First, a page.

Chapter 12. Encoding servers

Table of Contents

Running the servers
Setting up DCP-o-matic
Some notes about encode servers

One way to increase the speed of DCP encoding is to use more than one machine at the same time. An instance of DCP-o-matic can offload some of the time-consuming JPEG2000 encoding to any number of other machines on a network. To do this, one ‘master’ machine runs DCP-o-matic, and the ‘server’ machines run a small program called dcpomatic_server.

The master and server machines do not need to be the same type, so you can mix Windows PCs, Macs and Linux machines as you wish.

Running the servers

There are two options for the encoding server; dcpomatic_server_cli, which runs on the command line, and dcpomatic_server, which has a simple GUI. The command line version is well-suited to headless servers, especially on Linux, and the GUI version works best on Windows where it will put an icon in the system tray.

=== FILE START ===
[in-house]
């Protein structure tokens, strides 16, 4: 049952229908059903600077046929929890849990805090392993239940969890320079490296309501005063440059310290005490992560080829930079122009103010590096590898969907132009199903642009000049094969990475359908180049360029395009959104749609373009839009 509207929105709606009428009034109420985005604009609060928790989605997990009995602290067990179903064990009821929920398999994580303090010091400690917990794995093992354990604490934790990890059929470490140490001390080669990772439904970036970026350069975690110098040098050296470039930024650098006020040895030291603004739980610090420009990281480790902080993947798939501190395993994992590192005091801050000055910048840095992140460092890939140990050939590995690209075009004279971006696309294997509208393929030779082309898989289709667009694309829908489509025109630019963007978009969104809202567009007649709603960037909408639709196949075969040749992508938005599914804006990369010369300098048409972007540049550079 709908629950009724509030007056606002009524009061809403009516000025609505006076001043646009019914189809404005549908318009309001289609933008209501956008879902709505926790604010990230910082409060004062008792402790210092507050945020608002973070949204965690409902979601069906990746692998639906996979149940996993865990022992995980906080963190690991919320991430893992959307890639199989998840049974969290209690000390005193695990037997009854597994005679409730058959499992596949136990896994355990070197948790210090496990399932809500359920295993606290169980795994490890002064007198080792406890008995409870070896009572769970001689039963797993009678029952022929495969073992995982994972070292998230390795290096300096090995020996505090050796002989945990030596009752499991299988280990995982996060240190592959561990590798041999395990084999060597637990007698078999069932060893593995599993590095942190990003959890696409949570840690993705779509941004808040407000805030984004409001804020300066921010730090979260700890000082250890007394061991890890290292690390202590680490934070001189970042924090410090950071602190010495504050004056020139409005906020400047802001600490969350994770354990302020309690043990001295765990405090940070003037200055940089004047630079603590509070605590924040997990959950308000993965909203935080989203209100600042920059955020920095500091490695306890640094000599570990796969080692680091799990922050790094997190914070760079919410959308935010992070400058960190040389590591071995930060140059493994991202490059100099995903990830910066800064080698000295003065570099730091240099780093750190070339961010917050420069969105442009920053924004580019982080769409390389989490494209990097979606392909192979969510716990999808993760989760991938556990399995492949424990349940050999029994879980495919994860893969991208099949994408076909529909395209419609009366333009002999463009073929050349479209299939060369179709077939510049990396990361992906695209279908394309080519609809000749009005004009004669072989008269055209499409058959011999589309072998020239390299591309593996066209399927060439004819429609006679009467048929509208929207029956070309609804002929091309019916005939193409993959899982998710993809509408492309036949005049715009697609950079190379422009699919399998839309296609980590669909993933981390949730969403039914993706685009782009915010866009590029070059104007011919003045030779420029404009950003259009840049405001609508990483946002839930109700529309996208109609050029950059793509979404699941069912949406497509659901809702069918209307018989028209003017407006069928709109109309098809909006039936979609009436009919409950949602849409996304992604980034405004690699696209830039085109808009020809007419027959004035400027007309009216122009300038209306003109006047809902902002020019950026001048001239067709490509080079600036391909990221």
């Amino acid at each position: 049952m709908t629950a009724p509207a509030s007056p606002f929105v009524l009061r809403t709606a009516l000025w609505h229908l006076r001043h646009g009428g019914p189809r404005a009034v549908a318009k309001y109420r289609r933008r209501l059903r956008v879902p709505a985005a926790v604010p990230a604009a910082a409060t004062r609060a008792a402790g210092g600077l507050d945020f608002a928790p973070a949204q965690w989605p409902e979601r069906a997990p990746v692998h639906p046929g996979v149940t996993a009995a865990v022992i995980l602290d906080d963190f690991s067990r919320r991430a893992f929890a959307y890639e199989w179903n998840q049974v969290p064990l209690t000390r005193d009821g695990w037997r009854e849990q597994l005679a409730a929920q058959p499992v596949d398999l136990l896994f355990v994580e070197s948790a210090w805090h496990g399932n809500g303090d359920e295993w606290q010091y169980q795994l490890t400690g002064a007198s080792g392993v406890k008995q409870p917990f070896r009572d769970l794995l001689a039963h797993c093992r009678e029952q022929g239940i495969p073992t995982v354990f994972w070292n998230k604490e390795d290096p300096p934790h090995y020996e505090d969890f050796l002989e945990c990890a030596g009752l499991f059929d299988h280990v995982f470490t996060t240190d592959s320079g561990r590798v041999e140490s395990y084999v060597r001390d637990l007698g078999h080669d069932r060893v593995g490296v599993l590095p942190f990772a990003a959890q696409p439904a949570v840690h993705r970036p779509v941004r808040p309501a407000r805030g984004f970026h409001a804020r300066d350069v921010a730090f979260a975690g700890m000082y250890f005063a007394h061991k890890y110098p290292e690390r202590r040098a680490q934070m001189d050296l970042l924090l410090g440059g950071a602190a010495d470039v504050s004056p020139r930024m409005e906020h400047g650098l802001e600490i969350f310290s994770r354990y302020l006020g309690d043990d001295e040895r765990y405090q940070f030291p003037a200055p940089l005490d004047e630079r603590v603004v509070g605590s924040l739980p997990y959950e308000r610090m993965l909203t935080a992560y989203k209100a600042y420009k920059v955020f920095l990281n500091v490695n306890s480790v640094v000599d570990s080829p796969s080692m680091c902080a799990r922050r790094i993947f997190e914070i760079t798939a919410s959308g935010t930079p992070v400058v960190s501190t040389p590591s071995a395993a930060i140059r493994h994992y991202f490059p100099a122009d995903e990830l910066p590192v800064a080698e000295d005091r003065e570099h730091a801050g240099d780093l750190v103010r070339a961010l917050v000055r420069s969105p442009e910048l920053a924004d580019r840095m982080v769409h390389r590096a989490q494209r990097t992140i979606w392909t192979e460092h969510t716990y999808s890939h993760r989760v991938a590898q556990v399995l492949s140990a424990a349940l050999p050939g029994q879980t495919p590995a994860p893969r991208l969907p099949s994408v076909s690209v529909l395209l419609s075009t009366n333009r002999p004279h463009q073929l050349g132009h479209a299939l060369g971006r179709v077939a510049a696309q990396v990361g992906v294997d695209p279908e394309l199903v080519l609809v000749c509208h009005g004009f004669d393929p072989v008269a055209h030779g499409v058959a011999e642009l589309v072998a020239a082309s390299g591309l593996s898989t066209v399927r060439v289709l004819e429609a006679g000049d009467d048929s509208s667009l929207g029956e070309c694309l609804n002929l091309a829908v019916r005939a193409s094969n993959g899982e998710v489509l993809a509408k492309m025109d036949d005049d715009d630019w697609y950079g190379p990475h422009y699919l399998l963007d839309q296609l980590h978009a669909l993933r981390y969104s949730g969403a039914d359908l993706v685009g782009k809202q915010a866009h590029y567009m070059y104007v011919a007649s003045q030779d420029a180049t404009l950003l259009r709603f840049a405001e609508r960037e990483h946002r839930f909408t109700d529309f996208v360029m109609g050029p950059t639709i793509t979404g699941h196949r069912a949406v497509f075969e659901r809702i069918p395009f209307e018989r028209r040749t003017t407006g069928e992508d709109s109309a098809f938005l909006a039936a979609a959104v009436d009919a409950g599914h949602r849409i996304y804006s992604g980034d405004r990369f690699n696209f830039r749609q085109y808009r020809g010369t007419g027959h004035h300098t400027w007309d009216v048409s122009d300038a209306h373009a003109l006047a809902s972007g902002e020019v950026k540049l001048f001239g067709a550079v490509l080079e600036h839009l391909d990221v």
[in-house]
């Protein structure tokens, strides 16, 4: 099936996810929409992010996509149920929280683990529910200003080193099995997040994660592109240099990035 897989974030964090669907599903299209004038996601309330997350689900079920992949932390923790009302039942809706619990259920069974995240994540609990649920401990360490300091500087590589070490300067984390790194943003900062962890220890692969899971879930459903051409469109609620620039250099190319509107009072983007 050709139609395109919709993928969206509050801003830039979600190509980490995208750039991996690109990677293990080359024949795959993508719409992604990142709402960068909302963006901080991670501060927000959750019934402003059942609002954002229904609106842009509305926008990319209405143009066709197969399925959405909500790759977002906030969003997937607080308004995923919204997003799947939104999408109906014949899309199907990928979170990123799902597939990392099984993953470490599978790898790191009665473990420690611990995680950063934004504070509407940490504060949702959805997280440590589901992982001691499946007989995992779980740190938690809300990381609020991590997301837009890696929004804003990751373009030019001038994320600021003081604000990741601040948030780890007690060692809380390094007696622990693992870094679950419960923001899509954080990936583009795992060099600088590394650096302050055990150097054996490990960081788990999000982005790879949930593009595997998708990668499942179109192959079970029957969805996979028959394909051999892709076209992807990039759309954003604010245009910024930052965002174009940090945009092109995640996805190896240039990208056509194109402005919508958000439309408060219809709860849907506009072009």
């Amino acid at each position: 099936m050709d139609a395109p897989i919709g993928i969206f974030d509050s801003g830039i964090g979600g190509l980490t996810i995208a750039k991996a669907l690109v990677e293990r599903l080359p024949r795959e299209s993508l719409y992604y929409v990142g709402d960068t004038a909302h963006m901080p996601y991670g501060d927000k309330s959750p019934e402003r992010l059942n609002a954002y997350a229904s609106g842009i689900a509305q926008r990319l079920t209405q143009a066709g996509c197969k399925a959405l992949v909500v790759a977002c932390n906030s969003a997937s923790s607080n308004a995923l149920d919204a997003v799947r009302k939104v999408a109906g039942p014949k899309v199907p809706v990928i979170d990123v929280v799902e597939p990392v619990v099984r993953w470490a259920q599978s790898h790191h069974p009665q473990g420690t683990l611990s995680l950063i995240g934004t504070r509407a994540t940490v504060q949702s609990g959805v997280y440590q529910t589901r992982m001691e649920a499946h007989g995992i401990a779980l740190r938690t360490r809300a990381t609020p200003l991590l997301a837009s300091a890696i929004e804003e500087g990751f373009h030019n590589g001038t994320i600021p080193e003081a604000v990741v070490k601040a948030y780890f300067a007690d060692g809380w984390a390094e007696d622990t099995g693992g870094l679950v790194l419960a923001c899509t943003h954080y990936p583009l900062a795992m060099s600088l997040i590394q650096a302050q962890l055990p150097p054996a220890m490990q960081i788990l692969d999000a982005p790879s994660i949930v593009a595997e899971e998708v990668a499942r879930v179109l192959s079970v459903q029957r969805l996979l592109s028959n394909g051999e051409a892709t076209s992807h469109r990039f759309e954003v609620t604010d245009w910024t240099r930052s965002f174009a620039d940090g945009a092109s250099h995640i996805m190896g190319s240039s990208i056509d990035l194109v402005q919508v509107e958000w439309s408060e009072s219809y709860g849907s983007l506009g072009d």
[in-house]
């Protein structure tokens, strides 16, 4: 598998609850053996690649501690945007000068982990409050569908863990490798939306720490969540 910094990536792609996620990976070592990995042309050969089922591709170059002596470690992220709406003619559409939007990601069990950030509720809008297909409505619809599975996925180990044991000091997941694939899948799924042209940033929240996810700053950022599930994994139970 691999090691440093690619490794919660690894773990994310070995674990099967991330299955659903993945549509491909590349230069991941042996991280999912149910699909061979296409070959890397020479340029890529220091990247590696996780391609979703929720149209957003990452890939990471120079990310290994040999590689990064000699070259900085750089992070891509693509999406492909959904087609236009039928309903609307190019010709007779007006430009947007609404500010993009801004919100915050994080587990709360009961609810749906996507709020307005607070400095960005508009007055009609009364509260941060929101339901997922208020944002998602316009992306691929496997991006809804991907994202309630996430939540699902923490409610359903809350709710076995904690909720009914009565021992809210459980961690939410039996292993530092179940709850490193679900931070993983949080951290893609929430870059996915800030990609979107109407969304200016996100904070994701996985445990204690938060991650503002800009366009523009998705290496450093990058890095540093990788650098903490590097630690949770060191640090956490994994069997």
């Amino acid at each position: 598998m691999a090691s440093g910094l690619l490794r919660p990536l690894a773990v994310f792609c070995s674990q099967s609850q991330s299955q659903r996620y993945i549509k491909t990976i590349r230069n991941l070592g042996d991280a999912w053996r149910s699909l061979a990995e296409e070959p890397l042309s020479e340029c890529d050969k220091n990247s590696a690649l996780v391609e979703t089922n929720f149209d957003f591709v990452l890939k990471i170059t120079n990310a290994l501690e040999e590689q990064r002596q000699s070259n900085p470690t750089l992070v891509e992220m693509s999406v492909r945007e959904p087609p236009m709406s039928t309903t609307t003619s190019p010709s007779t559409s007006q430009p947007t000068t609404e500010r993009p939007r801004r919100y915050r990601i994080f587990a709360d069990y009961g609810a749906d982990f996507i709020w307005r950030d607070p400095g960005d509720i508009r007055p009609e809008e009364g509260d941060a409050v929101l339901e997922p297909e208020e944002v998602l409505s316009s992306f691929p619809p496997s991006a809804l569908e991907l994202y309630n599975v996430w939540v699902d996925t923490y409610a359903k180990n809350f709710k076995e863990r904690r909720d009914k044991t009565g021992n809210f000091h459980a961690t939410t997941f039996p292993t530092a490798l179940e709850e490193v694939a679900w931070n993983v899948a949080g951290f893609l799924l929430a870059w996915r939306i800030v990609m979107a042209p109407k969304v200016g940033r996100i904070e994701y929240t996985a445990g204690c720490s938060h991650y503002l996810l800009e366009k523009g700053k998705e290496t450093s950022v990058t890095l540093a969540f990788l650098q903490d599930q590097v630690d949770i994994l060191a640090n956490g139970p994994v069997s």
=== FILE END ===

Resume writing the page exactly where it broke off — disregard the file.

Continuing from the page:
To run the command line version, simply enter:

dcpomatic2_server_cli

at a command prompt. If you are running the program on a machine with a multi-core processor, you can run multiple parallel encoding threads by doing something like:

dcpomatic2_server_cli -t 4

to run 4 threads in parallel.

To run the GUI version on windows, run the ‘DCP-o-matic encode server’ from the start menu. An icon will appear in the system tray; right-click it to open a menu from whence you can quit the server or open a window to show its status.

If you would rather not bother installing DCP-o-matic on your server computers, the other option is to use the live-CD image that you can download from the DCP-o-matic web site.

Either burn the image to CD, or write it to a USB stick (using something like unetbootin). Boot a PC from the CD or USB stick and it becomes a DCP-o-matic server without touching your standard operating system install.